an editorial going against the suggestions that Nintendo should drop the GamePad controller for the Wii U. Now GamesRadar's Justin Towell has written an interesting article suggesting that Nintendo should simply fold up shop with the Wii U, cut its losses, and invest in creating a new console. While the article itself was a fun read and all, its message and thesis just rubbed me the wrong way. It is my intention with my own piece to explain why such a premature decision would in the long-term be disastrous for Nintendo as a whole.
Essentially there is a core group of gamers that wish for Nintendo to drop their gimmickry and build a "real next gen console"-- whatever that means. However, were it not for Nintendo's past gimmickry, we wouldn't have many features in consoles that are now standard today. I'm alluding to things like the d-pad, the analog stick, shoulder buttons, four face buttons in a diamond pattern, rumble, wireless controllers, and motion control. Now, obviously didn't invent all of those, but they made them popular, with the gaming world following behind them soon after. Frankly, I'm glad Nintendo continues to try to innovate with its hardware, because it allows the industry to have diversity and not three similar boxes with only a token of different features.
What many gamers (the writer of the GamesRadar article included) who desire that Nintendo kill off the Wii U prematurely don't understand is that making a new console is not something that is done as quickly as pushing out a new piece of software. No, there's lots of research and development, quality assurance testing, and huge costs in designing and manufacturing a new platform. It's not done overnight.
Nintendo's early elimination of the Wii U would cause a perilous path for the company's future. Forget about all of the Wii U owners who would be jilted because of such an amateur action. Forget about consumer trust being broken. Forget about Nintendo not even being prepared for HD development now, so them working on newer, more foreign hardware would be even more of an issue.
No, let's focus on this question: what guarantee is there that third-parties would jump on a Nintendo platform that is just as powerful as its contemporaries? The answer is there isn't any. Nintendo is infamous for its horrid third-party relations in the West, and the company has burned a lot of bridges in the past, which it is still recovering from to this day. What happens if Nintendo invests in a higher spec system after killing off the Wii U early and its new console ends up where the Wii U is now? The system would have virtually no third-party support whatsoever, and Nintendo would have to support it by themselves.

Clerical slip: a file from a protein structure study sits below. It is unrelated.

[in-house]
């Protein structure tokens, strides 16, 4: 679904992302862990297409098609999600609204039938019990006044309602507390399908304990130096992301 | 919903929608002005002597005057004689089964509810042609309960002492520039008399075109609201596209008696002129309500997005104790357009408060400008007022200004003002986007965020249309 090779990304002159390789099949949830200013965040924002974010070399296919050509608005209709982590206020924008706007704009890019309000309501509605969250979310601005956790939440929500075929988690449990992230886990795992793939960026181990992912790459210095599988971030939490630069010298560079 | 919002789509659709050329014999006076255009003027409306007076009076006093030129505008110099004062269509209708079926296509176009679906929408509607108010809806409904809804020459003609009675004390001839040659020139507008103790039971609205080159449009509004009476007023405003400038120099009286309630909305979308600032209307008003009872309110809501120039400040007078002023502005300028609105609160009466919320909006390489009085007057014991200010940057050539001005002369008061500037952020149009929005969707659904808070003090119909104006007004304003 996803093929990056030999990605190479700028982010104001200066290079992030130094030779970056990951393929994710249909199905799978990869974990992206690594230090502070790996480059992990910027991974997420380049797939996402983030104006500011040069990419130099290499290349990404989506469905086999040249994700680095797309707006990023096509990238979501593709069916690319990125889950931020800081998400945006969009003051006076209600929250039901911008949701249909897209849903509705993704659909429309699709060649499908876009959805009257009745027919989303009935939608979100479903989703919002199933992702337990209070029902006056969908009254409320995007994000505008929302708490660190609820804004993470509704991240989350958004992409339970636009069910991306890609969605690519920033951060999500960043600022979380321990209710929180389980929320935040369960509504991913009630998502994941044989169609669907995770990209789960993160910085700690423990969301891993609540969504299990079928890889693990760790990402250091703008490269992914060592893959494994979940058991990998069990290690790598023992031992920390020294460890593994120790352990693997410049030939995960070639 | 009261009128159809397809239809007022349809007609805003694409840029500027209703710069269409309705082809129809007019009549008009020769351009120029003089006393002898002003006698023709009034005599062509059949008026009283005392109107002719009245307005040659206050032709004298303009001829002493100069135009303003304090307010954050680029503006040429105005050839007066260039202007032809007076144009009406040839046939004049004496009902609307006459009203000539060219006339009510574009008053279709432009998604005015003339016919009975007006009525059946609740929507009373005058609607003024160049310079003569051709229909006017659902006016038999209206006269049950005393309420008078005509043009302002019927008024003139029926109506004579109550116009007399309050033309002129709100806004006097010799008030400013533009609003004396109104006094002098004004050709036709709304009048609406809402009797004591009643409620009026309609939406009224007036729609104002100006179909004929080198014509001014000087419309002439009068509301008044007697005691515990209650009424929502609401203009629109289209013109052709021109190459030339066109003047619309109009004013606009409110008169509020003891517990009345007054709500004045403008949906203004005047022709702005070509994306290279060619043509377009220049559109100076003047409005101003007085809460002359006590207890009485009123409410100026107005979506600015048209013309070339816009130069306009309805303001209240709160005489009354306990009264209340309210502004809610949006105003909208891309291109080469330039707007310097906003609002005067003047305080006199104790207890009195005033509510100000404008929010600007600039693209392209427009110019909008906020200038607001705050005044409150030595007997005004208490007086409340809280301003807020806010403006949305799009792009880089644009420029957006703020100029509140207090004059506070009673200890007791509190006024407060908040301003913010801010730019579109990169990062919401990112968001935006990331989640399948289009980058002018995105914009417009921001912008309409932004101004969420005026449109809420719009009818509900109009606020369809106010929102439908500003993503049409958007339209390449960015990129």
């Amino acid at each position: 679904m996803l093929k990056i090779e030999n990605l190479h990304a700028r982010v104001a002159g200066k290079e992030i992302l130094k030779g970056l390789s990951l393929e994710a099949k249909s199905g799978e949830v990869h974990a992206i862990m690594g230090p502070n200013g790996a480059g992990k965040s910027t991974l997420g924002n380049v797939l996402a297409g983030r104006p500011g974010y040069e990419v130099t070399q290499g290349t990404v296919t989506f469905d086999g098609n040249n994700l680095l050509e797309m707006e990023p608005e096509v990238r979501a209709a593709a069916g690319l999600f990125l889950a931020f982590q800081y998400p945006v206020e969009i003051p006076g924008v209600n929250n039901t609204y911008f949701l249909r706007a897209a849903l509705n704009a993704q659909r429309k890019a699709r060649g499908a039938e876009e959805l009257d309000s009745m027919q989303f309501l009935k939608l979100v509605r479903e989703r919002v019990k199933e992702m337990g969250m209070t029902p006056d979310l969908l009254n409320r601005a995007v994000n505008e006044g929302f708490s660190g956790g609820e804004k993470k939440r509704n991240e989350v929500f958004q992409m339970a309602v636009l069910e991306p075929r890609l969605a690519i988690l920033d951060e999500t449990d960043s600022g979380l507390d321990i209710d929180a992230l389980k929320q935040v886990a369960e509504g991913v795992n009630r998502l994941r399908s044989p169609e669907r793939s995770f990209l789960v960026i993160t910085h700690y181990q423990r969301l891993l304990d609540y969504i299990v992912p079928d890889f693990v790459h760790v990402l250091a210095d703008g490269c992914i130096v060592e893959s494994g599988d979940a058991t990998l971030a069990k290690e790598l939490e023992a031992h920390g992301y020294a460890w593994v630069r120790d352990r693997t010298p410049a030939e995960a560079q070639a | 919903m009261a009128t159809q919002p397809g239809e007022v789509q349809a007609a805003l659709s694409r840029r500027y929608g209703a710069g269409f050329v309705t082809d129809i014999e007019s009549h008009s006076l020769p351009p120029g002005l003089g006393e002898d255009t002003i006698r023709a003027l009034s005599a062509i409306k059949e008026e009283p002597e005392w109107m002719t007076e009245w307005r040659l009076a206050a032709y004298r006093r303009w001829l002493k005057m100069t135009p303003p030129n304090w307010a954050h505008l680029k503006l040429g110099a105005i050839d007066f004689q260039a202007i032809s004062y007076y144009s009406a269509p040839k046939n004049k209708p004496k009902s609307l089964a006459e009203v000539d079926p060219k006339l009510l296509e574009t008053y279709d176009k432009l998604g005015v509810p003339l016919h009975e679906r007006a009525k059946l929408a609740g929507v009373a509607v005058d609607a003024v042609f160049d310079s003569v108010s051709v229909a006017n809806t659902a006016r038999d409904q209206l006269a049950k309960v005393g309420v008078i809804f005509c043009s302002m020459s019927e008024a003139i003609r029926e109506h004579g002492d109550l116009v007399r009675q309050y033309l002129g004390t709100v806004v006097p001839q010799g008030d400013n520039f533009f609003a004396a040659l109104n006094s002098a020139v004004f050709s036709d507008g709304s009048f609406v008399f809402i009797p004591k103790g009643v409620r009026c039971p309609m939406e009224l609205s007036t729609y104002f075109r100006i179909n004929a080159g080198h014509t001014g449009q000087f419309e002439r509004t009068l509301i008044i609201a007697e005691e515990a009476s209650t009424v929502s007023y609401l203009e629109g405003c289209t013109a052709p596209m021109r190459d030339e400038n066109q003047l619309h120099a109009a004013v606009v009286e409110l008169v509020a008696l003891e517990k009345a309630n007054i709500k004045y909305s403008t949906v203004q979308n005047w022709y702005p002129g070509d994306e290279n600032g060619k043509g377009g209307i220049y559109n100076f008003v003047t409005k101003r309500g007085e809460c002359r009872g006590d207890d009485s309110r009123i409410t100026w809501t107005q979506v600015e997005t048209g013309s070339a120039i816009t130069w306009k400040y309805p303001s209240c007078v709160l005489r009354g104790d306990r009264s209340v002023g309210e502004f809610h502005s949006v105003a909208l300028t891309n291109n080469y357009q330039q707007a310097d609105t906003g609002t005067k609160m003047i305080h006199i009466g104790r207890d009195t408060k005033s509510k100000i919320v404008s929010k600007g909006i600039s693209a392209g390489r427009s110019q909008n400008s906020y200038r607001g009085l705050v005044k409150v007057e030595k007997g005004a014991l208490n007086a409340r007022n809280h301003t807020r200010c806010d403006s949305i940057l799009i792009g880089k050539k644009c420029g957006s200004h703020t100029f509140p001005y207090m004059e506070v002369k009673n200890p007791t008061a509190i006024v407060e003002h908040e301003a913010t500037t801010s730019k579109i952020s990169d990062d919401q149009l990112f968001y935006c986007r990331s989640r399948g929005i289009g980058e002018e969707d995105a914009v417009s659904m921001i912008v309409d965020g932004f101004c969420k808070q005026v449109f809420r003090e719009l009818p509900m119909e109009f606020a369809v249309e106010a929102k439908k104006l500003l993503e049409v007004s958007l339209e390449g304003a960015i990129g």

Then there's something that console warriors dream about, even though they supposedly hate Nintendo. This dream is for Nintendo to go third-party and to place its games on these gamers' favorite consoles. Not only would the destruction of Nintendo as a first-party most likely result in a mass exodus of key talent and other employees, the same ones that make the critically acclaimed games the company develops and publishes today, but Nintendo software is always based on the hardware the company creates.
What is the solution, then? It is my thought that Nintendo should simply ride out the storm. The Wii U will be lucky to sell to the levels of the GameCube, but at least the company wouldn't be cutting off its nose to spite its face or taking a panicky position in dropping its console. There is no easy way out for Nintendo, but as the company has proven time and time again, even in its darkest hours somehow Nintendo survives. I think it will keep its head above the water for the most part. Times may be tougher than ever on the home console front, but if history is any indication, never bet against Nintendo.